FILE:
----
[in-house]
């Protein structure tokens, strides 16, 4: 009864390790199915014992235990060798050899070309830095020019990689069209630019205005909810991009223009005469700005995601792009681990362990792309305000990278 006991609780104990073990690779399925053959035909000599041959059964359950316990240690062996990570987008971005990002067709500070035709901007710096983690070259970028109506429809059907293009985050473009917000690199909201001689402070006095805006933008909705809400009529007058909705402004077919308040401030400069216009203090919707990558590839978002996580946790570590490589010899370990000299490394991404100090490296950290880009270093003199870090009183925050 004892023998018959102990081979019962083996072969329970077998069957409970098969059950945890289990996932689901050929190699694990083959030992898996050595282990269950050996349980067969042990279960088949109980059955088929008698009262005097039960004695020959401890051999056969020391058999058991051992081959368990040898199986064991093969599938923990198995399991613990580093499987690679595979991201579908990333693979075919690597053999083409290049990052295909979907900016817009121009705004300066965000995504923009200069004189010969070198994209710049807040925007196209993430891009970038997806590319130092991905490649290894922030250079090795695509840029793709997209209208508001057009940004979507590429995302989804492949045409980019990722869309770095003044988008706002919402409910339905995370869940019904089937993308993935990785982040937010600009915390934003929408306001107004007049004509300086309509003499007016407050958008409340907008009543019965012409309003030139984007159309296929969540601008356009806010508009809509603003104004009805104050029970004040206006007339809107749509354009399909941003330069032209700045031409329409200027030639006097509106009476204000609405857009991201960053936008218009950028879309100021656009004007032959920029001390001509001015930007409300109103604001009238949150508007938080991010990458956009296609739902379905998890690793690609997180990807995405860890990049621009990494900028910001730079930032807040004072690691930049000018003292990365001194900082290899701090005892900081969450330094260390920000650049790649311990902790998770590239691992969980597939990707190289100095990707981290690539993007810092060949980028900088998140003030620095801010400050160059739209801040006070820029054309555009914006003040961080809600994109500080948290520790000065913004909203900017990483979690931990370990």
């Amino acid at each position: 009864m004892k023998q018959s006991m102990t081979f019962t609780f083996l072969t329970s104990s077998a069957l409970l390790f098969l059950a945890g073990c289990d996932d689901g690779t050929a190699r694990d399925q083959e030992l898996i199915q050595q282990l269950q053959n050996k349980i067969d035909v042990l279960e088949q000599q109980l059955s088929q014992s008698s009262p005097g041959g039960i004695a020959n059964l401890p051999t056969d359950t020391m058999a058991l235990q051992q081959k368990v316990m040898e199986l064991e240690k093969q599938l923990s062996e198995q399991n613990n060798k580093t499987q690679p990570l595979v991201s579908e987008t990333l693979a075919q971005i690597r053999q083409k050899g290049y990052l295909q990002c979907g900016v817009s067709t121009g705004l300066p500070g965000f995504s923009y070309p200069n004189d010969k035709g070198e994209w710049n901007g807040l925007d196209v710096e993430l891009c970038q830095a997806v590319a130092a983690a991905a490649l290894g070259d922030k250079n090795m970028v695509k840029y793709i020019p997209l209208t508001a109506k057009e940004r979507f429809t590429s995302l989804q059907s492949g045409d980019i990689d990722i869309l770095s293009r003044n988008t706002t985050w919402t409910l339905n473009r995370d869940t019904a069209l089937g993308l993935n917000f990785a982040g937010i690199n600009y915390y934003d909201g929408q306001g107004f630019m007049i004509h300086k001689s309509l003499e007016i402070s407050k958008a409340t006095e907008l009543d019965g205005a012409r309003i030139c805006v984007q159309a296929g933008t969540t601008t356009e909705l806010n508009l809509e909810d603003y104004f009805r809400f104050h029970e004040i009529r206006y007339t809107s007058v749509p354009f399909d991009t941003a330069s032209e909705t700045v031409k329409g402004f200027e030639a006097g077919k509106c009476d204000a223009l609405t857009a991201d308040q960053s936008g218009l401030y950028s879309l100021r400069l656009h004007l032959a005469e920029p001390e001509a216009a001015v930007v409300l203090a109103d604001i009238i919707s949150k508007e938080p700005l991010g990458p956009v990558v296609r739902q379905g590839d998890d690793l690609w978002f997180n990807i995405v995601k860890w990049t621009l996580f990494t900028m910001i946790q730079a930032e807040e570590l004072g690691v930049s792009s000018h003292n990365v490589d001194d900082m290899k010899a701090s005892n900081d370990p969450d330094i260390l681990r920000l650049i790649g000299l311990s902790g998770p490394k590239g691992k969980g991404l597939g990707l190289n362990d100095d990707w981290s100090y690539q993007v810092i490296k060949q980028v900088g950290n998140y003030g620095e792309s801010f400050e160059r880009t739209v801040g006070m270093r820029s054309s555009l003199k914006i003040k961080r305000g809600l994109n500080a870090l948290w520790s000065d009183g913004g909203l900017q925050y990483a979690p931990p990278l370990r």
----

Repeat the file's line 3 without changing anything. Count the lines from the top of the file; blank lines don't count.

């Amino acid at each position: 009864m004892k023998q018959s006991m102990t081979f019962t609780f083996l072969t329970s104990s077998a069957l409970l390790f098969l059950a945890g073990c289990d996932d689901g690779t050929a190699r694990d399925q083959e030992l898996i199915q050595q282990l269950q053959n050996k349980i067969d035909v042990l279960e088949q000599q109980l059955s088929q014992s008698s009262p005097g041959g039960i004695a020959n059964l401890p051999t056969d359950t020391m058999a058991l235990q051992q081959k368990v316990m040898e199986l064991e240690k093969q599938l923990s062996e198995q399991n613990n060798k580093t499987q690679p990570l595979v991201s579908e987008t990333l693979a075919q971005i690597r053999q083409k050899g290049y990052l295909q990002c979907g900016v817009s067709t121009g705004l300066p500070g965000f995504s923009y070309p200069n004189d010969k035709g070198e994209w710049n901007g807040l925007d196209v710096e993430l891009c970038q830095a997806v590319a130092a983690a991905a490649l290894g070259d922030k250079n090795m970028v695509k840029y793709i020019p997209l209208t508001a109506k057009e940004r979507f429809t590429s995302l989804q059907s492949g045409d980019i990689d990722i869309l770095s293009r003044n988008t706002t985050w919402t409910l339905n473009r995370d869940t019904a069209l089937g993308l993935n917000f990785a982040g937010i690199n600009y915390y934003d909201g929408q306001g107004f630019m007049i004509h300086k001689s309509l003499e007016i402070s407050k958008a409340t006095e907008l009543d019965g205005a012409r309003i030139c805006v984007q159309a296929g933008t969540t601008t356009e909705l806010n508009l809509e909810d603003y104004f009805r809400f104050h029970e004040i009529r206006y007339t809107s007058v749509p354009f399909d991009t941003a330069s032209e909705t700045v031409k329409g402004f200027e030639a006097g077919k509106c009476d204000a223009l609405t857009a991201d308040q960053s936008g218009l401030y950028s879309l100021r400069l656009h004007l032959a005469e920029p001390e001509a216009a001015v930007v409300l203090a109103d604001i009238i919707s949150k508007e938080p700005l991010g990458p956009v990558v296609r739902q379905g590839d998890d690793l690609w978002f997180n990807i995405v995601k860890w990049t621009l996580f990494t900028m910001i946790q730079a930032e807040e570590l004072g690691v930049s792009s000018h003292n990365v490589d001194d900082m290899k010899a701090s005892n900081d370990p969450d330094i260390l681990r920000l650049i790649g000299l311990s902790g998770p490394k590239g691992k969980g991404l597939g990707l190289n362990d100095d990707w981290s100090y690539q993007v810092i490296k060949q980028v900088g950290n998140y003030g620095e792309s801010f400050e160059r880009t739209v801040g006070m270093r820029s054309s555009l003199k914006i003040k961080r305000g809600l994109n500080a870090l948290w520790s000065d009183g913004g909203l900017q925050y990483a979690p931990p990278l370990r």